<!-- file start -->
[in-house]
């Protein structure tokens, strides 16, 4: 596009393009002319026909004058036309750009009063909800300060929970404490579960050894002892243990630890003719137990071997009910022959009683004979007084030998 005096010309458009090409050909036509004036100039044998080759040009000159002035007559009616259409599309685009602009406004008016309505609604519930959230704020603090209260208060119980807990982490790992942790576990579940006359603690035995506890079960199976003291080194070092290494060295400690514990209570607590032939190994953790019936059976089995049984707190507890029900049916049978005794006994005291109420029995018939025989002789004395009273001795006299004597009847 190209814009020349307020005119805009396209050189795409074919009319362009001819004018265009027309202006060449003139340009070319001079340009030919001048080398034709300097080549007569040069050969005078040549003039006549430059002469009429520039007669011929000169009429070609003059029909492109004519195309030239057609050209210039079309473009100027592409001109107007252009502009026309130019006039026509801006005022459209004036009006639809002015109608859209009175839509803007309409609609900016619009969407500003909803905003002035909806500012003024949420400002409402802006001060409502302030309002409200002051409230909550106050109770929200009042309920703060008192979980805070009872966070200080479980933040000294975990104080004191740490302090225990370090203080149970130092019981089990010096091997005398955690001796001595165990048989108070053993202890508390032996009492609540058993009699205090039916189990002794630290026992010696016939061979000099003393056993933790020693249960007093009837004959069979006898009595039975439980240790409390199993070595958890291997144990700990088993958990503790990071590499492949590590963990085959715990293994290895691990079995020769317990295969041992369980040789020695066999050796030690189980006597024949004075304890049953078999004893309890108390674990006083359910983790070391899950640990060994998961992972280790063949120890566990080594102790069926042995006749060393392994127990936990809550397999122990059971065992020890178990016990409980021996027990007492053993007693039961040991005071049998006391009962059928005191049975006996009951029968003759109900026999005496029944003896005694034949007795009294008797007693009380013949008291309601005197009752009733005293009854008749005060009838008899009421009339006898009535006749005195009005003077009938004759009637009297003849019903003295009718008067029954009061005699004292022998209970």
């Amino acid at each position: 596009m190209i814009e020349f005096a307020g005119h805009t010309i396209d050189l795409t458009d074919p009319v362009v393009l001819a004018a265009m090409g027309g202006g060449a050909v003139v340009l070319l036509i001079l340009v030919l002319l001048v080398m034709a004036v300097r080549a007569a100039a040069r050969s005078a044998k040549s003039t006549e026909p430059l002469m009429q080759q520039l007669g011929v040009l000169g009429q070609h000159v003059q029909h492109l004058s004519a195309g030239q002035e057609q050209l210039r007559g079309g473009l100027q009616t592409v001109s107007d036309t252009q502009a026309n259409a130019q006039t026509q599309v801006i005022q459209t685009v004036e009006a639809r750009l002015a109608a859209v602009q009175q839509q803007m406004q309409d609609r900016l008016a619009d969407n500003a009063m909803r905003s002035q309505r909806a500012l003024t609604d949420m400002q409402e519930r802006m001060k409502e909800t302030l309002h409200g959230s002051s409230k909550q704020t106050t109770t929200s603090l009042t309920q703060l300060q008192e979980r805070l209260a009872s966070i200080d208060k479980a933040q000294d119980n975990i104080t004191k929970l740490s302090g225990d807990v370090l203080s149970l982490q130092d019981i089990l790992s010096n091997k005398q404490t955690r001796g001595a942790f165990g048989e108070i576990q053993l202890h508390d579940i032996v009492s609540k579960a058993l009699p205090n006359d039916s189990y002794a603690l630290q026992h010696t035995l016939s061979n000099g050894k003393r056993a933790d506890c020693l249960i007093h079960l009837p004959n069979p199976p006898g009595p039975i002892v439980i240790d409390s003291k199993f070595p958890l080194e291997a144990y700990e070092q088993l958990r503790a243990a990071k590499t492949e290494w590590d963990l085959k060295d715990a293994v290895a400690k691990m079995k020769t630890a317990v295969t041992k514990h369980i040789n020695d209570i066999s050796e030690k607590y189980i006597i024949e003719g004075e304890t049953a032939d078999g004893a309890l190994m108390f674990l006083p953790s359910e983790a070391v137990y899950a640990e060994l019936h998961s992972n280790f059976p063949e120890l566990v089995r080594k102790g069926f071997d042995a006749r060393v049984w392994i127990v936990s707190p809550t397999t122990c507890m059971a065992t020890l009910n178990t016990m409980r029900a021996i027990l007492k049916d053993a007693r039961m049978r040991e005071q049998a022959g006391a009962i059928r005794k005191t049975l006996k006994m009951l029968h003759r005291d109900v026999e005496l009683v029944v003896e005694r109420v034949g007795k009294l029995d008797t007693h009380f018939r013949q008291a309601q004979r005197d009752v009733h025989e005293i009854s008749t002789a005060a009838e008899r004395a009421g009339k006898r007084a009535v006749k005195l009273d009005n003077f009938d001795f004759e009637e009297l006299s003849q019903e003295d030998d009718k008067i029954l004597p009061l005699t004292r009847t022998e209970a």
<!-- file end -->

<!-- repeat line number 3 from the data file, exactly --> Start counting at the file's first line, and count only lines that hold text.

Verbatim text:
């Amino acid at each position: 596009m190209i814009e020349f005096a307020g005119h805009t010309i396209d050189l795409t458009d074919p009319v362009v393009l001819a004018a265009m090409g027309g202006g060449a050909v003139v340009l070319l036509i001079l340009v030919l002319l001048v080398m034709a004036v300097r080549a007569a100039a040069r050969s005078a044998k040549s003039t006549e026909p430059l002469m009429q080759q520039l007669g011929v040009l000169g009429q070609h000159v003059q029909h492109l004058s004519a195309g030239q002035e057609q050209l210039r007559g079309g473009l100027q009616t592409v001109s107007d036309t252009q502009a026309n259409a130019q006039t026509q599309v801006i005022q459209t685009v004036e009006a639809r750009l002015a109608a859209v602009q009175q839509q803007m406004q309409d609609r900016l008016a619009d969407n500003a009063m909803r905003s002035q309505r909806a500012l003024t609604d949420m400002q409402e519930r802006m001060k409502e909800t302030l309002h409200g959230s002051s409230k909550q704020t106050t109770t929200s603090l009042t309920q703060l300060q008192e979980r805070l209260a009872s966070i200080d208060k479980a933040q000294d119980n975990i104080t004191k929970l740490s302090g225990d807990v370090l203080s149970l982490q130092d019981i089990l790992s010096n091997k005398q404490t955690r001796g001595a942790f165990g048989e108070i576990q053993l202890h508390d579940i032996v009492s609540k579960a058993l009699p205090n006359d039916s189990y002794a603690l630290q026992h010696t035995l016939s061979n000099g050894k003393r056993a933790d506890c020693l249960i007093h079960l009837p004959n069979p199976p006898g009595p039975i002892v439980i240790d409390s003291k199993f070595p958890l080194e291997a144990y700990e070092q088993l958990r503790a243990a990071k590499t492949e290494w590590d963990l085959k060295d715990a293994v290895a400690k691990m079995k020769t630890a317990v295969t041992k514990h369980i040789n020695d209570i066999s050796e030690k607590y189980i006597i024949e003719g004075e304890t049953a032939d078999g004893a309890l190994m108390f674990l006083p953790s359910e983790a070391v137990y899950a640990e060994l019936h998961s992972n280790f059976p063949e120890l566990v089995r080594k102790g069926f071997d042995a006749r060393v049984w392994i127990v936990s707190p809550t397999t122990c507890m059971a065992t020890l009910n178990t016990m409980r029900a021996i027990l007492k049916d053993a007693r039961m049978r040991e005071q049998a022959g006391a009962i059928r005794k005191t049975l006996k006994m009951l029968h003759r005291d109900v026999e005496l009683v029944v003896e005694r109420v034949g007795k009294l029995d008797t007693h009380f018939r013949q008291a309601q004979r005197d009752v009733h025989e005293i009854s008749t002789a005060a009838e008899r004395a009421g009339k006898r007084a009535v006749k005195l009273d009005n003077f009938d001795f004759e009637e009297l006299s003849q019903e003295d030998d009718k008067i029954l004597p009061l005699t004292r009847t022998e209970a």